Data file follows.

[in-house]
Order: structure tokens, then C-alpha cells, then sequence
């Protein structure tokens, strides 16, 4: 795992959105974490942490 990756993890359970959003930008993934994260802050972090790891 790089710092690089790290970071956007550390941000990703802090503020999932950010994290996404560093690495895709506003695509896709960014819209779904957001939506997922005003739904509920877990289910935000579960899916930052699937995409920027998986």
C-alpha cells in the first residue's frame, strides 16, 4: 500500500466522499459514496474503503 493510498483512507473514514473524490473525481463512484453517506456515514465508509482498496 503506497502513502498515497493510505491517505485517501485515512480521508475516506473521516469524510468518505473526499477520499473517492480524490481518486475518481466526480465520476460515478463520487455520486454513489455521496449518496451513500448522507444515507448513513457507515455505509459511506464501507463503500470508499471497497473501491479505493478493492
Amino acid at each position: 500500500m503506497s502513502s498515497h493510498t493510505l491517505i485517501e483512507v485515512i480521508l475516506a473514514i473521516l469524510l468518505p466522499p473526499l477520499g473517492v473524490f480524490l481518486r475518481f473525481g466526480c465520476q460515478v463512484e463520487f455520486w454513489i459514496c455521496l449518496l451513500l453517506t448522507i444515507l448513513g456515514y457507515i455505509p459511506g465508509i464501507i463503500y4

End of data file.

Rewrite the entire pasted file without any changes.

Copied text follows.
[in-house]
Order: structure tokens, then C-alpha cells, then sequence
């Protein structure tokens, strides 16, 4: 795992959105974490942490 990756993890359970959003930008993934994260802050972090790891 790089710092690089790290970071956007550390941000990703802090503020999932950010994290996404560093690495895709506003695509896709960014819209779904957001939506997922005003739904509920877990289910935000579960899916930052699937995409920027998986």
C-alpha cells in the first residue's frame, strides 16, 4: 500500500466522499459514496474503503 493510498483512507473514514473524490473525481463512484453517506456515514465508509482498496 503506497502513502498515497493510505491517505485517501485515512480521508475516506473521516469524510468518505473526499477520499473517492480524490481518486475518481466526480465520476460515478463520487455520486454513489455521496449518496451513500448522507444515507448513513457507515455505509459511506464501507463503500470508499471497497473501491479505493478493492
Amino acid at each position: 500500500m503506497s502513502s498515497h493510498t493510505l491517505i485517501e483512507v485515512i480521508l475516506a473514514i473521516l469524510l468518505p466522499p473526499l477520499g473517492v473524490f480524490l481518486r475518481f473525481g466526480c465520476q460515478v463512484e463520487f455520486w454513489i459514496c455521496l449518496l451513500l453517506t448522507i444515507l448513513g456515514y457507515i455505509p459511506g465508509i464501507i463503500y4